By Mark Columbus Orgu
AFTER a careful look at the various arguments concerning the incessant attacks on Nigerians in South Africa, which also resulted to some youths attacking South African-owned businesses like Shoprite and MTN, most social critics have described these incidents as unfortunate and against the growth of the Africa continent. Meanwhile, African leaders have condemned the act, reiterating the sacrifices made by our African heroes, to keep Africa as one family. The late Nkrumah, Nyerere, and even Azikwe, were all promoting oneness, and made us to see reasons to share brotherly love rather than hatred.
Like Martin Luther King Jr. used to say: “Along the way of life, someone must have sense enough and morality enough to cuff the chain of hate and evil. The greatest way to do that is through love. I believe firmly that love is a transforming power that can lift a whole community to new horizons of fair play, goodwill, and justice”. This is what those South African plotters would have done, and follow the rule of law to engage Nigerians, who they might have considered to be a threat to their rightful job opportunities as alleged.
Another trending story was the alleged involvement of Nigerians in drug business, and the pollution of their land. But the truth is that crimes are found everywhere; so the burden of proof cannot be upon Nigerians living in South Africa. The South African Foreign Minister, Naledi Pandor, has accused most Nigerians living in the country of illegality, describing the xenophobic attacks as an embarrassment for her country.
She was quoted as saying on the South African Broadcasting Corporation, SABC: “Our government regrets all violence against foreign-owned stores or Africans from other countries who are resident in South Africa.” She, therefore, ordered the closure of the country’s high commission in the Nigerian capital, Abuja, and its mission in Lagos, following threats made to the diplomatic staff.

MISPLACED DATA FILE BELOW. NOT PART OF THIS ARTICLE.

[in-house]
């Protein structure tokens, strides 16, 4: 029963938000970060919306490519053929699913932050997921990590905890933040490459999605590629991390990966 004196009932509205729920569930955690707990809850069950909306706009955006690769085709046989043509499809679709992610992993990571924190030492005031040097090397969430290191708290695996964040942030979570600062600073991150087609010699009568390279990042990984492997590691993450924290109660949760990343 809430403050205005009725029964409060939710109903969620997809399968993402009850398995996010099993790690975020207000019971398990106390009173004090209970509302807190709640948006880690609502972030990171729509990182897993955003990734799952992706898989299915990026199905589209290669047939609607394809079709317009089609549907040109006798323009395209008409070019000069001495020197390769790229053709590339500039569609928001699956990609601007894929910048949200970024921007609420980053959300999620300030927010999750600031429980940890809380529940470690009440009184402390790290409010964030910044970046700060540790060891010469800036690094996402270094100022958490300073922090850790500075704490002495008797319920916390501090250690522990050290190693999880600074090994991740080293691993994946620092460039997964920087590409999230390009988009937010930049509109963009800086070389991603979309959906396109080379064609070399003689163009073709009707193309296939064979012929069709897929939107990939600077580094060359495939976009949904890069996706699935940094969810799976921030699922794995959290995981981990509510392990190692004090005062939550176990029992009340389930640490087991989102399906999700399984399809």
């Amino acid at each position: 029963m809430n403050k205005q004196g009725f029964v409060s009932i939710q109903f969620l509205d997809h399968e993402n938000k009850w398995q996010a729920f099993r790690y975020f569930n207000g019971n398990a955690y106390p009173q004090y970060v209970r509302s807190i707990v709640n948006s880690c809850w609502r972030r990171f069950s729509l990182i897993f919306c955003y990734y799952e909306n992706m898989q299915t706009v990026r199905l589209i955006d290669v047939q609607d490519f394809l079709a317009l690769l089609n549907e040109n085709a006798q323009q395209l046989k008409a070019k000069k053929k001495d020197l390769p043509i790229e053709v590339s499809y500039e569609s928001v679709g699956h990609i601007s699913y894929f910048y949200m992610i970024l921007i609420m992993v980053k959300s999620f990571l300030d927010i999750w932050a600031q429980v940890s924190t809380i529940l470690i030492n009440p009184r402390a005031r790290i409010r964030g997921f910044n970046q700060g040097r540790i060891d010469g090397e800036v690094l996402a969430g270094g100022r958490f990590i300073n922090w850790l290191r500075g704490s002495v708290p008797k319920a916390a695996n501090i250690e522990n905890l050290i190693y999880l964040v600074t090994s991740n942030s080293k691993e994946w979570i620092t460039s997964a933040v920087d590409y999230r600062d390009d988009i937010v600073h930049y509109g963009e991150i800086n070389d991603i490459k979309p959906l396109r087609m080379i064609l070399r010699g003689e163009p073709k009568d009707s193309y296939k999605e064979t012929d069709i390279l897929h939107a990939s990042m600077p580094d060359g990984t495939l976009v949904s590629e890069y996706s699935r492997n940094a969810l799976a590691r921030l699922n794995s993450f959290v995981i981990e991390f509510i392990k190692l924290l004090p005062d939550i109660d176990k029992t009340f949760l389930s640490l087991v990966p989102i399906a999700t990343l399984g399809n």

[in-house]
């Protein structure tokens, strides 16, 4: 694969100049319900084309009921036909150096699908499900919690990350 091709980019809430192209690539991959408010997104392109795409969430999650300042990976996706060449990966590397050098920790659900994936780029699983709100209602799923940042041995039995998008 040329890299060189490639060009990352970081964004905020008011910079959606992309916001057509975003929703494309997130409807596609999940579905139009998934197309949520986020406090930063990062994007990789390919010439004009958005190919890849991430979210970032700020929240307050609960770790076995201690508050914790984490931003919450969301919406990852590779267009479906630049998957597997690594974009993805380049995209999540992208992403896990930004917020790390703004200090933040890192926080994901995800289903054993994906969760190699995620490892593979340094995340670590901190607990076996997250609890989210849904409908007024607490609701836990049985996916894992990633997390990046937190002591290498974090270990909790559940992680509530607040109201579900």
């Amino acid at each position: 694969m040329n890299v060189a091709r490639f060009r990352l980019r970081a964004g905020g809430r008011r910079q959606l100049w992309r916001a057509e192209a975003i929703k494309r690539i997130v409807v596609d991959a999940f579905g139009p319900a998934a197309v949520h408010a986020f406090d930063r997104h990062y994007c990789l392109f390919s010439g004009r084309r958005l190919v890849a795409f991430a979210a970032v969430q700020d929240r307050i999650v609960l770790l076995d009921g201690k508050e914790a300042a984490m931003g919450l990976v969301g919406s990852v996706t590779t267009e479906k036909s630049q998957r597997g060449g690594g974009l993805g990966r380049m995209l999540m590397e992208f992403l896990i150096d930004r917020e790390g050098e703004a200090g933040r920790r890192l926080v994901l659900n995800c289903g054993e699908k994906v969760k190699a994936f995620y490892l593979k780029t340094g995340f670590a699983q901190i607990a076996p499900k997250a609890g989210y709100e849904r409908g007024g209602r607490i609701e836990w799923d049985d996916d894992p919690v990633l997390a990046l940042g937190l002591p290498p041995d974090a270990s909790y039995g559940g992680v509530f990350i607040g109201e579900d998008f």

The question is: Should we now repay evil with evil or follow the teachings of Christ, who preached against retaliation? Well, that is a discussion for another day. Meanwhile in a short conversion I had with a friend(name withheld), who is a Nigerian and resident in South Africa for more than a decade, he described most attacks against Nigerians in South Africa as sad, but had this to say: “Indeed, this has been our concern; the majority of Nigerians in South Africa are engaged in nefarious activities ranging from drug-dealing, financial crime, human trafficking and using locals for prostitution.
“I must add that the concerns of South Africans are legitimate; unfortunately, they are addressing it in a barbaric manner. In the wake of these attacks, our government needs to persuade Nigerians to conduct themselves as responsible residents of this country. It is regrettable that innocent Nigerians are affected by the barbarism of some uninformed South Africans; however, the blame must be equally shared as well as the solutions.
“Let me use this platform to discourage Nigerians at home from damaging the property and businesses of South Africans. Believe me, the root of this problem is the conduct of our countrymen. Let us utilise the energy in talking to ourselves; the whole idea of hitting it big overseas is a mirage; the only difference between these countries and ours is that they have a better government and social infrastructure. It is really sad to see fellow countrymen destroying our identity as Nigerians just because of the pressure back home.”
The questions before us are: when can we regain our pride of our founding fathers, where is our dignity, even with all the free gift of nature, that God has given to us as a country? Yes, we have bad leaders who lack vision and direction. Our young ones find solace outside their country just because the few have engaged national wealth to themselves. It is time to rethink Nigeria, otherwise, more damaging situation will arise if nothing is done to engage our young Nigerians productively.